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After watching the video above, I think you would be able to say that every single swing was taken with authority, purpose, and the plan of ruining a pitcher's day. If your player is not training with these same qualities, they are, without a doubt, falling behind. If you watched the most recent all-star game what you saw was non-stop action for ten innings. Every single run scored in the game was via the home run. Against the best pitchers in the world, the likelihood of stringing together three straight hits is nearly impossible. These hitters knew they had to go up there with the intention to do damage and that's exactly what they did, totaling an all-star game record 10 home runs.
As researchers and instructors, we are always looking for the technical advantage for our players. We study how the human body is supposed to work and how it can be used in the most efficient way to strike a baseball with accuracy and force in the shortest amount of time possible. We want our players to have an understanding of the key components and principles of a great swing pattern. The principles include but are not limited to, vision, hip and shoulder separation, and stride direction. All of these principals have a very important place on the "hitter's totem pole" so to speak. Without these components working together as a system, the player can not reach their full potential. This is not to say they can't still be good players, they simply just won't be working at maximum potential.
Important as all of those principles are, there is one underlying concept that seems obvious but is rarely seen. Intent. There are many variations of the word "intent," but put simply it means "what you are planning to do." If your dream is to be a great hitter, then there is only one kind of intention that works and that is the intent to crush the baseball...all of the time.
When a new client comes in for an evaluation, one of my favorite questions to ask them is, "So when you come up to hit, what are you trying to do?" Nine times out of ten, the response I get is, "To hit the ball." This is the mindset we see when a hitter is scared to swing and miss. They most likely have been handcuffed into believing just making contact is the goal of hitting. While it is embarrassing to swing and miss, it shouldn't be seen as a failure. I would argue that success at the plate lies in taking a great swing with great intentions, whether they get on base or not. If they have the swing pattern and more importantly the intent, I don't worry about the results - they will come.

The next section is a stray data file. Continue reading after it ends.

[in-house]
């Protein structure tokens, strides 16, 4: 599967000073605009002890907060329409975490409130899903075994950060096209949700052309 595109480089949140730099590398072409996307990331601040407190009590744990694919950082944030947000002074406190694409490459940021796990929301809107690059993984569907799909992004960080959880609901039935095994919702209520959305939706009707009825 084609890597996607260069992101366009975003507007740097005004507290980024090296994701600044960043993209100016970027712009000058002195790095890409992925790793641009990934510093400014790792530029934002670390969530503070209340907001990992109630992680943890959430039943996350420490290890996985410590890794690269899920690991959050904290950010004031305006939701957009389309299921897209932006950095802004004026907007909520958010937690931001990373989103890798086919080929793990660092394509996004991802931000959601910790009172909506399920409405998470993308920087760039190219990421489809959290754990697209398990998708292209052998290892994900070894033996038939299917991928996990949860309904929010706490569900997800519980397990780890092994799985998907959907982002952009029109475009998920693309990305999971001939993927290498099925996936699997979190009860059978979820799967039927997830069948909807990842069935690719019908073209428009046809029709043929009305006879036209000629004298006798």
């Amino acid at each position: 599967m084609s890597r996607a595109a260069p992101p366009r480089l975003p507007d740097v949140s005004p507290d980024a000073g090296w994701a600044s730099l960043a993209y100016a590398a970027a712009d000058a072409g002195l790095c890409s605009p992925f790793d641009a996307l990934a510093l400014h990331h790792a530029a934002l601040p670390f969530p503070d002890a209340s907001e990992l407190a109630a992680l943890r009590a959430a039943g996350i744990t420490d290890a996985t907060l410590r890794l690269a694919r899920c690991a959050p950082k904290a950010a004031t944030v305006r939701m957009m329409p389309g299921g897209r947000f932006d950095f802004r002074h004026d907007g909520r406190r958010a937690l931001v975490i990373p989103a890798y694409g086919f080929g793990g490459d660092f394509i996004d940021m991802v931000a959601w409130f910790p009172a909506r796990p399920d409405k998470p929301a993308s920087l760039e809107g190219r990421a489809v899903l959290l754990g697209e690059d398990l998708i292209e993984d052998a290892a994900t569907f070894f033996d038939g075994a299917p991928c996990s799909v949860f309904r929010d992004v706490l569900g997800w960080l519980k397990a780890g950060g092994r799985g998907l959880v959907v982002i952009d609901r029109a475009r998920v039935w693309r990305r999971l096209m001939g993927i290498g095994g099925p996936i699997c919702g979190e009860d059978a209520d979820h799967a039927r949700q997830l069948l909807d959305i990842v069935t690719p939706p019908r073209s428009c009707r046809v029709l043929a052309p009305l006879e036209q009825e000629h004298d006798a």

As a staff, we tell our players that mistakes at top-speed don't matter. We want top-speed and aggressive mistakes. It does the instructor and the player no good to make mistakes while going slow to ensure contact. Don't get me wrong, there is a phase of a player's training where they must learn to walk before they can run. However, they need to top-speed as soon as possible. I often make the comparison to a first-time swimmer. If they were to jump in the deep in of the pool without the ability to swim, would they swim slowly to make sure they were doing it correctly? The answer is no, and it needs to be the same answer when a hitter is learning to turn correctly. The hitter must be willing to take aggressive swings and fail in practice in order to become more successful in games. I will fully admit that one of my biggest challenges as an instructor is to not be over technical. Quality instructors spend a lot of time analyzing every single movement from a technical view, which they need to do. They also must be careful not to fall too deep into the technical hole which will at best produce good technique in a robotic fashion.
Intent can also lead to success in games. Intent has everything to do with hitters going into slumps as well as going on hot streaks. When it's going well for a player and they feel like they can hit anything, they aren't worried about making contact. They know that contact will happen and they aren't anxious to take their best swing. However, when they start to struggle and second guess themselves, the goal then becomes, "let me just put a good swing on this" or "if I can just make contact here". These thoughts and swing goals are passive and set up a hitter to swing slowly. So when a hitter feels like they are in the biggest slump of their life, chances are their intent to do damage isn't there.
Young lefty shows both technical skills and serious intent to crush the ball at all locations.
The young lefty you see above is an example of a great kid who has changed his swing for the better. He has worked extremely hard and kept a phenomenal attitude through the good and bad times of his training. However, he never fully came into his own until he understood and believed that he could take the hacks you see him take now with no fear of missing. If you notice in the series of pictures below, he was able to have almost identical swing patterns with intent to crush the ball on all pitch locations. This entire series of eight swings took place during two rounds of five where he crushed every ball at every location. It was a very inspiring round for him and myself, hence the video and this article.
The Med Ball Throw Drill will help hitters practice to move their whole body with intent.
Eric Tyler, Hitting Instructor at Baseball Rebellion